This Into The Badlands review contains spoilers.
Into The Badlands Season 2 Episode 4
Well, this was a pleasant surprise.
After last week’s slow interlude in which we sat around and waiting for the Baron prom to happen, we get an entire episode that’s all about speeding up the pace. To put it lightly, major shit goes down in “Palm of the Iron Fox”, shit that has huge ramifications on the rest of the season, if not the series itself. I, for one, say bravo (and it’s about time).
I’m not saying this episode is perfect. Characters (especially those who are newly introduced) still take on the laborious and unrealistic task of providing infodumps about their backstories to give the folks at home an idea of where they fall on Into the Badlands’ large and mostly grey character spectrum. Case in point, Baron Chau, someone who has the potential to become a fan favorite. I’d like to to see her do more than spend most of her screen time detailing her resume and summarizing her life to those who are supposed to know her well.
And herein lies a particular beef I have with this series that’s becoming more apparent these days: it doesn’t know how to introduce new characters organically. The “how-do-you-dos” are either downplayed like they’ve always been there, or so explicit and over-pronounced that most of their dialogue is self-indulgent exposition. (See: Nataniel Moon’s debut in the previous episode.) Chau certainly falls prey to this direct characterization through dialogue, but we have to know where she stands and what motivates her in ten minutes or less. What are we supposed to do?
Looking past the characterization nitpicks, “Palm of the Iron Fox” just might be the most suspenseful hour Into the Badlands has cranked out so far, although it’s also the campiest. Each scene racks up the tension organically. Nothing feels rushed or forced for the most part.
Never mind, I take that back. Baron Quinn’s sudden attack on his ex-peers? That did feel rushed. But I give it an A for effort anyway because Badlands has the balls make Quinn’s presence known to most of its characters this early on in the season. Plus, we had to make time for the big confrontation scene with his son Ryder too. Quinn kills him in a manic fit of rage at the center of a hedge maze, directly in front of a statue of the Greek god Laocoön – whom Quinn audibly mistakes as Cronus moments before blood is shed. Not sure what episode writer Daniel C. Connolly is trying to say with this reference – that Quinn is batshit crazy and not seeing things properly? – but it’s an interesting cipher that casts a ominous shadow on the tragic event nevertheless.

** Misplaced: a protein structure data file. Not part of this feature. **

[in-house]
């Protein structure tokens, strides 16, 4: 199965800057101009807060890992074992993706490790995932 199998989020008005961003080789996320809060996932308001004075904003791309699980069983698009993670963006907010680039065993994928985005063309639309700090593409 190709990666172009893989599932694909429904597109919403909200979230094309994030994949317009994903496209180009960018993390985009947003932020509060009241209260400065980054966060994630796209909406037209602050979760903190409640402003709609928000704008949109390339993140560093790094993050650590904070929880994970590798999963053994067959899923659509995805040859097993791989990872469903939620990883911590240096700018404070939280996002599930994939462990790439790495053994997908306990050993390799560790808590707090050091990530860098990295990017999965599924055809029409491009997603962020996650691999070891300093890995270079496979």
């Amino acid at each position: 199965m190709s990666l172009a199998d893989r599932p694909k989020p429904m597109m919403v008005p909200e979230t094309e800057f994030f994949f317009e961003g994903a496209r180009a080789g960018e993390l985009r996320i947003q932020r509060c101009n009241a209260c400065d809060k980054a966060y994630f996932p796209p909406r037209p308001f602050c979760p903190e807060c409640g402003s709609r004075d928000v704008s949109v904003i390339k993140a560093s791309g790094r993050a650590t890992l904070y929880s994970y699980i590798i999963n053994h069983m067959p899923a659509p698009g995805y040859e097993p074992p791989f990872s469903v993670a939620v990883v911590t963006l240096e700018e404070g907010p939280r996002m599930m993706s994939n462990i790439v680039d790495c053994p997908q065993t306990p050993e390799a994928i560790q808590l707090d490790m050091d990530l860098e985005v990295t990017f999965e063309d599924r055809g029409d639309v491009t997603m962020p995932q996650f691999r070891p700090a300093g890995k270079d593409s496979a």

Before Quinn announced his comeback at the Mortal Conclave tournament, the Widow and Waldo’s machinations broke down in front of the other Barons when her proposal failed. Looks like her deal with Chau wasn’t enough to get a vote during the ceremony, mostly because The Widow’s vision of a cog-free world rails against everything anyone who has power in the Badlands stands for.
Is it dramatic irony that Ryder proposes that Widow be banished from the Badlands and stripped of her Baron title to the rest of the council yet he’s the one who bit the dust this episode? It sure smells like it. Since the other Barons agreed to his decision, will they still consider the Widow a baron from here on out? Or will this all be settled in another ridiculous fight sequence where Waldo whoops everyone with a mace?
Back at West Avalon AKA Baron Quinn’s Fortress of The Immortal Beard (which I somehow didn’t realize was a subway station until just now), we escort Veil through a few harrowing escape attempts that turn a turn for the worse pretty quickly. This just might be the most captivating storyline I’ve seen on this series so far. I knew Into the Badlands could be gory, extreme, and be a melting pot for genre cliches, but this particular foray into horror caught me off guard. When Veil tries to sneak out of captivity, she’s istopped by good-natured guard Edgar at first. When she tries to roofie him and it doesn’t work out, they get into a desperate fight on the dirty floor of a hallway in the abandoned transit station results in his death. There’s been plenty of blood on the show lately, so much so that it’s downright desensitizing, but this is the first time the series has gotten truly visceral.
Meanwhile, M.K. breaks into the Master’s hall of mirrors and huffs one of her opium origami cranes so he can journey to the past and find out what happened to his mother. He doesn’t like what he finds out: he killed her himself as Dark!M.K. D’oh! He should have saved himself the trauma and hit the bong a few times instead.
Oh, would you look at that. Guess Sunny wasn’t in this episode. Shucks.